Disaster recovery

When Hurricane Irma struck South Florida in 2017, it took ten days to restore power and light, instead of 18 days, which was needed for the region to recover from the previous hurricane, Wilma. This time reduction was due to technologies such as AI predicting power availability and ensuring it is delivered where it is most needed without negatively impacting the system.

Furthermore, AI systems can improve assessments of damages and optimization of decision making thanks to a faster access to imagery and information—within the first 12 to 24 hours—after the disaster has subsided.

Prevention of losses due to informal connections

Losses due to informal connections constitute another challenge for the power sector. AI can be used to spot discrepancies in usage patterns, payment history, and other consumer data to detect these informal connections. When combined with automated meters, it can also improve monitoring, optimizing the costly, and time-consuming physical inspections.

For instance, Brazil has been suffering from a high rate of nontechnical losses that include informal connections and billing errors. The University of Luxembourg has developed an algorithm that analyzes information from electricity meters to detect abnormal usage. The algorithm managed to reveal problem cases at a higher rate than most other tools when applied to information over five years from 3.6 million Brazilian households.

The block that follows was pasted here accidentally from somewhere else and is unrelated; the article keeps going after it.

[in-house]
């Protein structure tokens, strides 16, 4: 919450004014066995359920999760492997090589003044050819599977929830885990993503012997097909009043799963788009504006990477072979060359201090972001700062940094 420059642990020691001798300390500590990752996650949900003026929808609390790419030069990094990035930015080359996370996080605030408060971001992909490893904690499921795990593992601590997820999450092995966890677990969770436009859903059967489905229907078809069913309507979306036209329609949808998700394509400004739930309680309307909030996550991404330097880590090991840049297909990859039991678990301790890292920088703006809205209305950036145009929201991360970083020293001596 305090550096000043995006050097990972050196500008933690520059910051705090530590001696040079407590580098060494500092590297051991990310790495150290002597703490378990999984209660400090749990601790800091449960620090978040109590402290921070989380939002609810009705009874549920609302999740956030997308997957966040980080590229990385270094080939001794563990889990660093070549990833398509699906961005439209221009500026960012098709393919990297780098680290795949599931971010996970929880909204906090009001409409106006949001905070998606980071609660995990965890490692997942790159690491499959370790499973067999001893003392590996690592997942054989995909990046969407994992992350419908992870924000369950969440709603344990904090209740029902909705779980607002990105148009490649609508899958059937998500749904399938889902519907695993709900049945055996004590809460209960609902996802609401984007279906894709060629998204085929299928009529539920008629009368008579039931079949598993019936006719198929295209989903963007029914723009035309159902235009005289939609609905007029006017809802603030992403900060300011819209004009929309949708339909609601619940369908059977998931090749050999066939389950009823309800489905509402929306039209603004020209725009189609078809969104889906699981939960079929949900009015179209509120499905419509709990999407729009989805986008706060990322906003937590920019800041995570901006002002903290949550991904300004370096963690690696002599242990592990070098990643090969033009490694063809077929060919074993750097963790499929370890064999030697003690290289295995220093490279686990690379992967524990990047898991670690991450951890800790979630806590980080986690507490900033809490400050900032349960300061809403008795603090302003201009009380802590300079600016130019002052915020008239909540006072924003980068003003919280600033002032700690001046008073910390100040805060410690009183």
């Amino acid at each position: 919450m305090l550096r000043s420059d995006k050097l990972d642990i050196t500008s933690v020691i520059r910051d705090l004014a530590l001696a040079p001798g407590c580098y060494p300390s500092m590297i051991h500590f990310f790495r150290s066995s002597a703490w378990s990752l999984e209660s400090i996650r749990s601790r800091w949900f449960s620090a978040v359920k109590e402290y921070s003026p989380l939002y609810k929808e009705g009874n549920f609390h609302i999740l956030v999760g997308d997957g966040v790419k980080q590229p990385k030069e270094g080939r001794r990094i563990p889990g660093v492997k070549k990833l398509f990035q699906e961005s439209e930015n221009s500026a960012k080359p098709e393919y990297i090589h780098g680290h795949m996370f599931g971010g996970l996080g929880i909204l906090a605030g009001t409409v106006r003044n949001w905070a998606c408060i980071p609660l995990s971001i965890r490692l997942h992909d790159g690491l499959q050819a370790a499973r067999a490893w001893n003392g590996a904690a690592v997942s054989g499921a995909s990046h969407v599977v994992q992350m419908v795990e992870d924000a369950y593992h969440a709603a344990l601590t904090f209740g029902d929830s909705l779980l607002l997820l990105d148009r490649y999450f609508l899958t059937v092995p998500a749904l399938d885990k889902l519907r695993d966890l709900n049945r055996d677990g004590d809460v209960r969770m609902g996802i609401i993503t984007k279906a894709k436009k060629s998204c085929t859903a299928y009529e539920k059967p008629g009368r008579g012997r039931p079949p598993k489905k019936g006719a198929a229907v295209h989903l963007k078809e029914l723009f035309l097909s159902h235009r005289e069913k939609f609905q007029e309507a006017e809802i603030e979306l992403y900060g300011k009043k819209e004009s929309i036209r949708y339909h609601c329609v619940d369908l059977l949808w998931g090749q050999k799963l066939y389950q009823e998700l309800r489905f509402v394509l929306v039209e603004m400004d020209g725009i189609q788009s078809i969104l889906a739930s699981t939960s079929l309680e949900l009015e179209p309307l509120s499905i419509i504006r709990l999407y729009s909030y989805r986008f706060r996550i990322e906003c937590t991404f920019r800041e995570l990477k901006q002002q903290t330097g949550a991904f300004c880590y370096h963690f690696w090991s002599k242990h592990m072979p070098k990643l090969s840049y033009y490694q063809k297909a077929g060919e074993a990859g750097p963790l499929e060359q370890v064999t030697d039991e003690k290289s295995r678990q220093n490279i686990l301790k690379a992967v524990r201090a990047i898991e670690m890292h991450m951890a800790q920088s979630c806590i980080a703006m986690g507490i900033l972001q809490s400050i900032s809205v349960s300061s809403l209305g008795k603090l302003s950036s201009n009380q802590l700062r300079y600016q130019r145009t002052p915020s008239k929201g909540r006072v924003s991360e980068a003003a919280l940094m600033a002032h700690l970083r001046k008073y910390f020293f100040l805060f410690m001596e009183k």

Conclusion

Though AI holds considerable potential to improve power generation, transmission, distribution, and consumption, there is a need to educate the AI industry more deeply on the power sector aspects. Besides, there are regulatory restrictions in cloud-based applications, which are widespread and central to AI solutions. Integrating different data sources and ensuring representativeness given the diversity within the data is also challenging. Like other sectors that are increasingly applying AI technology, if the power sector can address all these challenges, AI plays an important role in the energy sector.